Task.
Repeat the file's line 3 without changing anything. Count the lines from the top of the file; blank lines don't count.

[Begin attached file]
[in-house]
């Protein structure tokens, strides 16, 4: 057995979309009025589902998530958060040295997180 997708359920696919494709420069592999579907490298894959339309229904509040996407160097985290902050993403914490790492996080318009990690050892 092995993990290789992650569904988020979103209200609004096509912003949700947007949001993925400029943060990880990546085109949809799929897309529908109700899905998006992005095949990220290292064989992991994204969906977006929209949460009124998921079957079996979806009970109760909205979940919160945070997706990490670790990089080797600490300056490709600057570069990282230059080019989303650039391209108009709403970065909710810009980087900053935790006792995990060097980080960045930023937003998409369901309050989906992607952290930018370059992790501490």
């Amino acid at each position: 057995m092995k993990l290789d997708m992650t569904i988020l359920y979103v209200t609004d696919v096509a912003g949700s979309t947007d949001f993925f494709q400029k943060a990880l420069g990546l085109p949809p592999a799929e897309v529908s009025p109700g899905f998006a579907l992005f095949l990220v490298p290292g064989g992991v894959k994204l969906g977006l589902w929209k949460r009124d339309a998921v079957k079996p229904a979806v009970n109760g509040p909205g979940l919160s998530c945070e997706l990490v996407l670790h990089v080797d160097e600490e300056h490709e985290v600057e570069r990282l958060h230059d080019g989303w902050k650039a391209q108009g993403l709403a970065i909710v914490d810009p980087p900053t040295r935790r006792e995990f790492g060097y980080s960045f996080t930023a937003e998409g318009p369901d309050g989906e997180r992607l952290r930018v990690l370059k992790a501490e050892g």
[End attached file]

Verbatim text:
């Amino acid at each position: 057995m092995k993990l290789d997708m992650t569904i988020l359920y979103v209200t609004d696919v096509a912003g949700s979309t947007d949001f993925f494709q400029k943060a990880l420069g990546l085109p949809p592999a799929e897309v529908s009025p109700g899905f998006a579907l992005f095949l990220v490298p290292g064989g992991v894959k994204l969906g977006l589902w929209k949460r009124d339309a998921v079957k079996p229904a979806v009970n109760g509040p909205g979940l919160s998530c945070e997706l990490v996407l670790h990089v080797d160097e600490e300056h490709e985290v600057e570069r990282l958060h230059d080019g989303w902050k650039a391209q108009g993403l709403a970065i909710v914490d810009p980087p900053t040295r935790r006792e995990f790492g060097y980080s960045f996080t930023a937003e998409g318009p369901d309050g989906e997180r992607l952290r930018v990690l370059k992790a501490e050892g």